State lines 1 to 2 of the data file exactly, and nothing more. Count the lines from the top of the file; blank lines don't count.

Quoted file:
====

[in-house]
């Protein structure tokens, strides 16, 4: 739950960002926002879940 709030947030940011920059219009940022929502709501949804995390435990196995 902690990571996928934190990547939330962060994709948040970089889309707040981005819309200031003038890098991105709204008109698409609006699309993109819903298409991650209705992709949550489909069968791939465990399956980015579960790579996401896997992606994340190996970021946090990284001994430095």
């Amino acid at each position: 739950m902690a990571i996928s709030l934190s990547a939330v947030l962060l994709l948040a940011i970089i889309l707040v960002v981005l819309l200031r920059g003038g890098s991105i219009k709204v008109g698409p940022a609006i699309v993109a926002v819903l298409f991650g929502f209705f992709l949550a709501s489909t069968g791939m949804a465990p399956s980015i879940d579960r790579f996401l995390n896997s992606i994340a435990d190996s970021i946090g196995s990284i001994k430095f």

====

[in-house]
């Protein structure tokens, strides 16, 4: 739950960002926002879940 709030947030940011920059219009940022929502709501949804995390435990196995 902690990571996928934190990547939330962060994709948040970089889309707040981005819309200031003038890098991105709204008109698409609006699309993109819903298409991650209705992709949550489909069968791939465990399956980015579960790579996401896997992606994340190996970021946090990284001994430095």